Drug-Eluting Stents for the Treatment of Intracranial Atherosclerosis
Initial Experience and Midterm Angiographic Follow-up
Background and Purpose— Intracranial stenting is associated with a 32% rate of restenosis. Drug-eluting stents (DES) have revolutionized the treatment of coronary artery disease and have greatly reduced the risk of in-stent stenosis. We present our experience with the feasibility and safety of using DES for patients with symptomatic intracranial atherosclerosis.
Methods— All of the patients had >70% stenoses and had failed maximal medical therapy. They were pretreated with aspirin, clopidogrel, and intraprocedural heparin. All of the lesions were predilated, and balloons and stents were slightly undersized. Clopidogrel and aspirin were continued for 1 year, and patients had clinical follow-up and vascular imaging at 30 days, 6 months, and 1 year.
Results— Eight patients with intracranial internal carotid artery (3), middle cerebral (2), basilar (2), and vertebral artery (1) stenoses were successfully treated with 4 Cypher (Cordis Corp) and 4 Taxus (Boston Scientific Inc) stents. The mean stenosis severity was reduced from 84.4%±10.2% to 2.5%±4.6%. One patient had an intraprocedural retinal embolism, but there were no other complications. Over a mean follow-up of 11.1±4.9 months (range, 2 to 17.3 months), patients have had repeat angiography (5) or transcranial Doppler with or without CT angiography (3). None of the patients have had clinical or significant angiographic restenosis or required target vessel revascularization.
Conclusions— Elective intracranial stenting with DES appears to be feasible and safe, but additional clinical experience is required to assess its efficacy.
Stenting for the treatment of intracranial atherosclerosis is a nascent therapy with much promise. Unfortunately, the risks with such interventions remain high, and restenosis risk is ≈32%.1 The reduction of instent restenosis is desirable, because restenosis is associated with a high rate of recurrent stroke, and repeat interventions reexpose patients to procedural risks.1 Restenosis has also been a major problem with stenting of coronary arteries for coronary atherosclerosis (CAD) but has been effectively addressed by the use of drug-eluting stents (DES).2,3 These devices release drugs that prevent the proliferation of the cells involved in the restenotic process and have effectively reduced coronary artery restenosis to ≈5%.2,3 DES have been studied extensively in the treatment of CAD but to our knowledge have not been systematically studied for the treatment of intracranial atherosclerosis, except in an animal model.4 We have used DES to treat 8 patients with intractable cerebral ischemia attributable to intracranial atherosclerosis. In this report, we present our clinical results with angiographic follow-up.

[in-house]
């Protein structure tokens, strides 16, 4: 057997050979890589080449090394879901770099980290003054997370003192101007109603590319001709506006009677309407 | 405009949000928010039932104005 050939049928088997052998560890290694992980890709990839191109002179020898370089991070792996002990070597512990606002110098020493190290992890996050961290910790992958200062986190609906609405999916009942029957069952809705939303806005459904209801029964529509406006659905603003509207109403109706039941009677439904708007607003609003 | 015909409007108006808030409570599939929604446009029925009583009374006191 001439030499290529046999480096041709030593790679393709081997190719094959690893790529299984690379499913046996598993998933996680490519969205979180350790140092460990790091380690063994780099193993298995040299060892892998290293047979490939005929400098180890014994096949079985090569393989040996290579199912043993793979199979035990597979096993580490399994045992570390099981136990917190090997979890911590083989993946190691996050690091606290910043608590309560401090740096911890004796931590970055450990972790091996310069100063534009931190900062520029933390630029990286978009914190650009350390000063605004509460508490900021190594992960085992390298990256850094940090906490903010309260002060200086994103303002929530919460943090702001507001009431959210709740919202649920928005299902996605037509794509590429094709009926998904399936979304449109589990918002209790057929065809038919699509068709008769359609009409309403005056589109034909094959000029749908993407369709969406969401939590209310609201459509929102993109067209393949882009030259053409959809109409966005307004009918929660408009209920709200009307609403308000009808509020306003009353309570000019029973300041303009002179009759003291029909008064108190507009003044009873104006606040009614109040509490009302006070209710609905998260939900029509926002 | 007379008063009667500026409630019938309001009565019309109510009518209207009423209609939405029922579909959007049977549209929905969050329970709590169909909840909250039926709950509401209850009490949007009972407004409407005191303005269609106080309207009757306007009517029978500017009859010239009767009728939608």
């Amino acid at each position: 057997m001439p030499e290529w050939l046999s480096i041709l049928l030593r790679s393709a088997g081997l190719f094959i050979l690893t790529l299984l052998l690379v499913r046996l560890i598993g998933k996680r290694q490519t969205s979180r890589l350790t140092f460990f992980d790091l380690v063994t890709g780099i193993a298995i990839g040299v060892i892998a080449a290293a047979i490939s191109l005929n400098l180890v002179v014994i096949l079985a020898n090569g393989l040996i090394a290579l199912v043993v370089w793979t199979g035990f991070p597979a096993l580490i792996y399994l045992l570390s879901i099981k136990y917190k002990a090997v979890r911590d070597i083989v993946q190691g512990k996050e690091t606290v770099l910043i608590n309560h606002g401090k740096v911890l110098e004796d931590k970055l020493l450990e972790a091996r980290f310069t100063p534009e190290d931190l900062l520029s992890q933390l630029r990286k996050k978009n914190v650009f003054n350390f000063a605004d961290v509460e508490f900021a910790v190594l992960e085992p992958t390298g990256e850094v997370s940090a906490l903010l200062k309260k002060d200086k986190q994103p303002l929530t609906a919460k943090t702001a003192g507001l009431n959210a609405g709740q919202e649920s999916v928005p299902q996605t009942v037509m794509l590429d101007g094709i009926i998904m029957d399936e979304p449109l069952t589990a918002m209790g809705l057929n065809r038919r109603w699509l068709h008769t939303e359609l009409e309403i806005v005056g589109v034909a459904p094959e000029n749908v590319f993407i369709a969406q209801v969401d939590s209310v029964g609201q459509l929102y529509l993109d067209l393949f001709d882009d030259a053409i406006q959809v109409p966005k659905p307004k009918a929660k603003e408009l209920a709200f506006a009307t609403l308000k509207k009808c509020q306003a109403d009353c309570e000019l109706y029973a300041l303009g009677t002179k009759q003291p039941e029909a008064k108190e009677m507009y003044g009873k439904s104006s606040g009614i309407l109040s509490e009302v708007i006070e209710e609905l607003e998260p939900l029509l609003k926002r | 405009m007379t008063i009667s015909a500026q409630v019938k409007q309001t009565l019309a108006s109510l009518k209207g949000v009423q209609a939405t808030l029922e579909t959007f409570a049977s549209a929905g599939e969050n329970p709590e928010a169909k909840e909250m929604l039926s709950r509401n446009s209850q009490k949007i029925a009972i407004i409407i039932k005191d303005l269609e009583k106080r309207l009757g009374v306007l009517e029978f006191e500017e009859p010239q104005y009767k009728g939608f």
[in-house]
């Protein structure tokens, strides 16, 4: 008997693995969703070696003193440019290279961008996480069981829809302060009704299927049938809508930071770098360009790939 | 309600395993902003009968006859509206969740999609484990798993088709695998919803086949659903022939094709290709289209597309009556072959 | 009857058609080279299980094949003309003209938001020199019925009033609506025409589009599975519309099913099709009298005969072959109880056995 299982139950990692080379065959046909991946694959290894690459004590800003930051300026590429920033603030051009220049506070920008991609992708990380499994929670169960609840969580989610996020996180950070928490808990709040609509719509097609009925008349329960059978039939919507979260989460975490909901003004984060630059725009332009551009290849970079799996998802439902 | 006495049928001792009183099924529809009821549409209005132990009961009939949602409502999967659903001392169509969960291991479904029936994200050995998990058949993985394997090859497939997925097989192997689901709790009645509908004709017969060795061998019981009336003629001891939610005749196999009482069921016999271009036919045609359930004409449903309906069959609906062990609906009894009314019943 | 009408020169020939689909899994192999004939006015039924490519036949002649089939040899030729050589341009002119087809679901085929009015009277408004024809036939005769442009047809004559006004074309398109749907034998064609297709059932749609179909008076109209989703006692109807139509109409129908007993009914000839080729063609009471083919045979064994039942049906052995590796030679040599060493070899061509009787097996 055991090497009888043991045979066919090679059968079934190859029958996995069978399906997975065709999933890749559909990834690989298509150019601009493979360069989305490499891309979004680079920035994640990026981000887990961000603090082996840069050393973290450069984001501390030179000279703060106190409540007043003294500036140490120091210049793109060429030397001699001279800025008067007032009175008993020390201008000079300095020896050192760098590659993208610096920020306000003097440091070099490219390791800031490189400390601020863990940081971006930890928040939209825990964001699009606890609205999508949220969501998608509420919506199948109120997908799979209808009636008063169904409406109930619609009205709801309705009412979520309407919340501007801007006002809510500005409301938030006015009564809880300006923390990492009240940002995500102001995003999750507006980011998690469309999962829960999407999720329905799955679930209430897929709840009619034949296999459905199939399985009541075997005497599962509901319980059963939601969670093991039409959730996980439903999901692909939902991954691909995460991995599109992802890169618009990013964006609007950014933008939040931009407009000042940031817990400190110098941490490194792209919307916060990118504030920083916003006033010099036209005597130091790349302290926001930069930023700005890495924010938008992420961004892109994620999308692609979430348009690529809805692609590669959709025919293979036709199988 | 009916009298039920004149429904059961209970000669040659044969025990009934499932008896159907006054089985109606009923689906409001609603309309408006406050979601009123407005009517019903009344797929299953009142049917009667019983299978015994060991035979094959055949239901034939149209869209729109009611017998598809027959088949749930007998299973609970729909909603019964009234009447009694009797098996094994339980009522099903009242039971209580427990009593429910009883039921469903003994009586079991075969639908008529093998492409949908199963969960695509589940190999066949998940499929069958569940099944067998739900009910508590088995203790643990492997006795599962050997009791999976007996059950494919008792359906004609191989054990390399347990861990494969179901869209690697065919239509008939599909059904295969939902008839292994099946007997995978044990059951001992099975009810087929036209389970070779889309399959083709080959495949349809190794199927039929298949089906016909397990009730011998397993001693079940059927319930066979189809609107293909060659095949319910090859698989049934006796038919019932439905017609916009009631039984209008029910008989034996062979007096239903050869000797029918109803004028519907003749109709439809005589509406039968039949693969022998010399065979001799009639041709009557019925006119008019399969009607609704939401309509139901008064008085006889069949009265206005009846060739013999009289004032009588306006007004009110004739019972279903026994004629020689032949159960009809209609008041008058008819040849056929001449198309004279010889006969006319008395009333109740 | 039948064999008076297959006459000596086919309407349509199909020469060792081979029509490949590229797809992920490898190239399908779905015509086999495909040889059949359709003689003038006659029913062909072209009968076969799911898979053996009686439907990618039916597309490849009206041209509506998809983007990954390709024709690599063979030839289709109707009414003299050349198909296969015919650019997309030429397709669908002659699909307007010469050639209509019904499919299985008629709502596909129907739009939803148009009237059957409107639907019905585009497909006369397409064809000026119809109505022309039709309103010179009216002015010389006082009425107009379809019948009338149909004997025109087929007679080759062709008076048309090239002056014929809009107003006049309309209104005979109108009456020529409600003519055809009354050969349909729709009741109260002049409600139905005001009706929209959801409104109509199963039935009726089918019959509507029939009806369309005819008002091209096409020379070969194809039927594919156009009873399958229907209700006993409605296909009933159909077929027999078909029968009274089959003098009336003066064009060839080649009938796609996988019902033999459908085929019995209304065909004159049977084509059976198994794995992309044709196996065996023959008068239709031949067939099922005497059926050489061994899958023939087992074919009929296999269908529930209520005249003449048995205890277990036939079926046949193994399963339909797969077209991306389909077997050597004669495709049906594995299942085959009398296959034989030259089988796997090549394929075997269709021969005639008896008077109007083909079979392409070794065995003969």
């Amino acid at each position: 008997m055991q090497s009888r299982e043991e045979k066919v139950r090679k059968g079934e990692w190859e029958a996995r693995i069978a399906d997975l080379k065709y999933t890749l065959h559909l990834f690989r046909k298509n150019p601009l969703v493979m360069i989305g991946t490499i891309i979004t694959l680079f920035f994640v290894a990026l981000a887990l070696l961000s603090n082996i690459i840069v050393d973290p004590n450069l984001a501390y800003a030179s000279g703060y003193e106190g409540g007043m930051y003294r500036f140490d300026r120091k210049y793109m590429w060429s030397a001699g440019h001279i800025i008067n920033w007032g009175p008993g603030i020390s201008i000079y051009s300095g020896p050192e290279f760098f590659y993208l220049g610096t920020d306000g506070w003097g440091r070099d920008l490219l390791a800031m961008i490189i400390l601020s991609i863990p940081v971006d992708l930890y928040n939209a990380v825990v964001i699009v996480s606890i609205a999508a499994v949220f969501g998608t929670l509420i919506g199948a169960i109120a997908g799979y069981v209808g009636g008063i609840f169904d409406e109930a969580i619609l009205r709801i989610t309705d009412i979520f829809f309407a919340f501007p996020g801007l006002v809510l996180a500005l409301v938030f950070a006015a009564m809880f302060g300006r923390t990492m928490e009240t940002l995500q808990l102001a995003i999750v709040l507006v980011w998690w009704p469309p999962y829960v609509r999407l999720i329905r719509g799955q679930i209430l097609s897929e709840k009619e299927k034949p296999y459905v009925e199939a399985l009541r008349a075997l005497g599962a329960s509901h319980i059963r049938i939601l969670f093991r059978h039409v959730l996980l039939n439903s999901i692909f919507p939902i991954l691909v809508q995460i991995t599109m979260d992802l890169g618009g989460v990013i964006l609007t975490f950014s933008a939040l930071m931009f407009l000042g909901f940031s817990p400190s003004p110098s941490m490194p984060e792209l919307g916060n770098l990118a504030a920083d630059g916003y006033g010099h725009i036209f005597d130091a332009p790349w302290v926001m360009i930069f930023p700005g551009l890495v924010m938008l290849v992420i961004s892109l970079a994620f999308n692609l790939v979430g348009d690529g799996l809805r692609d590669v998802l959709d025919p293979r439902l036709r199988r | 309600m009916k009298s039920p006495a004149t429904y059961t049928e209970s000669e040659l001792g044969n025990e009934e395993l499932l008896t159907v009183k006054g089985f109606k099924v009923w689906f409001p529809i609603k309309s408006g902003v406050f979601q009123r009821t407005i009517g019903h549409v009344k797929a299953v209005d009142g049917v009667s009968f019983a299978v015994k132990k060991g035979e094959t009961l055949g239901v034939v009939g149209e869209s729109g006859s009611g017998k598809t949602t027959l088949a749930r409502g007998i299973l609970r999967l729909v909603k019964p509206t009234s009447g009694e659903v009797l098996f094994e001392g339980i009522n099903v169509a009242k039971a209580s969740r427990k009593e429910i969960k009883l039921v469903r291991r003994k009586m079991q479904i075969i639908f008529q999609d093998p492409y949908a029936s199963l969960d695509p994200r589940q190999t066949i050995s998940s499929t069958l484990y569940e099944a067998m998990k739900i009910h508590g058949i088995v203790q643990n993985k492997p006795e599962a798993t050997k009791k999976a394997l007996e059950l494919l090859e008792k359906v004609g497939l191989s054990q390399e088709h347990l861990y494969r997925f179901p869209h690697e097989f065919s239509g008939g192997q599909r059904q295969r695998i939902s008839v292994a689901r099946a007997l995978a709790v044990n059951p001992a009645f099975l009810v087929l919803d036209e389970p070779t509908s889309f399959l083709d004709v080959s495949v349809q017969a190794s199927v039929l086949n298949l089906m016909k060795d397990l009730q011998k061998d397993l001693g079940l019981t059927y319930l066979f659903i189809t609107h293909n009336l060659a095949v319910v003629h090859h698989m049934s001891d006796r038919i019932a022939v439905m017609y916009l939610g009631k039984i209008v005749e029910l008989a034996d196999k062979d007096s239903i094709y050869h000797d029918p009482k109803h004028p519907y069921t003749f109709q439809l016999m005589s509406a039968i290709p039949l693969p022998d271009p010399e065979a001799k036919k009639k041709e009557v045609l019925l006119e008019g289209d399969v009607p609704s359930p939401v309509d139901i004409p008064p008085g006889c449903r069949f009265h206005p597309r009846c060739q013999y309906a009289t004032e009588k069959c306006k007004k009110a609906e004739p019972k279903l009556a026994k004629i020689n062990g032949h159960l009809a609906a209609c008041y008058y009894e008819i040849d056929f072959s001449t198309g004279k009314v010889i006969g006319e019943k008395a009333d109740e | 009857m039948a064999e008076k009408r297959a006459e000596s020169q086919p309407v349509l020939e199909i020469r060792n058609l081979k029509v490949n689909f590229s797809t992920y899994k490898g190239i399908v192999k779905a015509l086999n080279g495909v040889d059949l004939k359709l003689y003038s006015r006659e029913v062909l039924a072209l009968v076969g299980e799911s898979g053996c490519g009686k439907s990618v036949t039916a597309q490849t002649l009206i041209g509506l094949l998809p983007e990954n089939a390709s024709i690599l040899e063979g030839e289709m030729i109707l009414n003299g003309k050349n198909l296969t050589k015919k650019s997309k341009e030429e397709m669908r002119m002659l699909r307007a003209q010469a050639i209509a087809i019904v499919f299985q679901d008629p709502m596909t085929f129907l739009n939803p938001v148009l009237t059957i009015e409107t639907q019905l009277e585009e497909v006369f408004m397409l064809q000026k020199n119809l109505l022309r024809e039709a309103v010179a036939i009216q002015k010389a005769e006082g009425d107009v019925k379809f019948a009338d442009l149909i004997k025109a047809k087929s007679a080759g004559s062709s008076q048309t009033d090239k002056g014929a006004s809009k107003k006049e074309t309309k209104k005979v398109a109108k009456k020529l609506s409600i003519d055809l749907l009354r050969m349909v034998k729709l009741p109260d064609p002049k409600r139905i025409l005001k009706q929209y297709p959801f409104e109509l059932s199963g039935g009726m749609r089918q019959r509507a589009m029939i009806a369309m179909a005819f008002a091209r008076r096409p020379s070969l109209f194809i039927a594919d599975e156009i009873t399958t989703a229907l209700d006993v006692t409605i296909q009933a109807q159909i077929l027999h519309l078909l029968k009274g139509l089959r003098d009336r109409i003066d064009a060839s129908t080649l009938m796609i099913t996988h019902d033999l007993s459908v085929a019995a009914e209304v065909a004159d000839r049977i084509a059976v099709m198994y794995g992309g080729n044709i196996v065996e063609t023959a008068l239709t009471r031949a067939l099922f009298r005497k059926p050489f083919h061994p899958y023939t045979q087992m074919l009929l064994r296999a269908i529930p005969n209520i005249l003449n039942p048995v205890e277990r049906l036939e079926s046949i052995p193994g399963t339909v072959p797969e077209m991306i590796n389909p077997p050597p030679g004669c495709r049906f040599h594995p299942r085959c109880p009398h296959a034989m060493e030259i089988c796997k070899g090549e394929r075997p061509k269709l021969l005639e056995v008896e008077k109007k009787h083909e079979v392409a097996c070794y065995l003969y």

Patient Selection and Data Collection
We reviewed our prospectively collected interventional database to identify patients who were treated with DES for symptomatic, severe (>70%) intracranial atherostenosis. Only patients who had failed standard medical therapy with a combination of antithrombotic agents and who gave informed consent were treated. On a compassionate use basis, our Institutional Review Board has approved the use of commercially available products for the treatment of intracranial stenoses.
Periprocedural Medical Treatment
All of the patients were pretreated with 325 mg of aspirin and 75 mg of clopidogrel for ≥4 days before intervention. Unfractionated heparin was given to all of the patients intraprocedurally to achieve an intraprocedural activated clotting time of 250 to 300 seconds and was reversed postprocedurally. All of the procedures were performed under local anesthesia, and, throughout the intervention, brief neurological assessments were performed to assess for headache and signs of ischemia.
All of the patients underwent thorough cerebral angiography with an emphasis on defining the following lesional and anatomical characteristics: vessel reference diameter, lesion length, eccentricity, and the presence of perforating vessels or branches within the lesion or adjacent vessel segments. Via a transfemoral approach, a 70- to 80-cm–long 7 to 8F sheath was placed in the distal common carotid artery or proximal subclavian artery. A 6F guide catheter (Envoy, Cordis Corp) was then placed into the distal cervical internal carotid artery (ICA) or vertebral artery (VA) at the C2 level. Interventions were performed with 0.014-inch coronary balloon and stent delivery systems over soft-tipped, hydrophilic guide wires. Wire manipulation and placement were guided by patient discomfort, if any. Angioplasty was performed with an undersized coronary balloon (Maverick, Boston Scientific Inc), which was slowly inflated to its nominal pressure. Balloon inflations were guided by patient discomfort; if pain developed, then additional balloon inflation was stopped, and a neurological assessment was performed.
Provisional stenting was performed when dissection, residual stenosis, or lesion recoil occurred. Stents were sized to match the diameter of the smallest normal arterial segment into which they were to be implanted. As with angioplasty, pain or discomfort were used to guide stent delivery and deployment. Postdilation with a balloon sized 1:1 with the treated segment was performed when needed to ensure complete stent expansion.
Postprocedure patients were sent to the neurological intensive care unit for observation and continuous arterial blood pressure monitoring to keep systolic blood pressures <140 mm Hg. Patients were discharged to home the following day on a regimen of 325 mg of aspirin lifelong and 75 mg of clopidogrel daily for 1 year. All were followed clinically and with transcranial Doppler ultrasound (TCD) at 30 days, 6 months, 1 year, and yearly thereafter. All of the patients were also asked to return for a follow-up angiogram between 6 months and 1 year after treatment.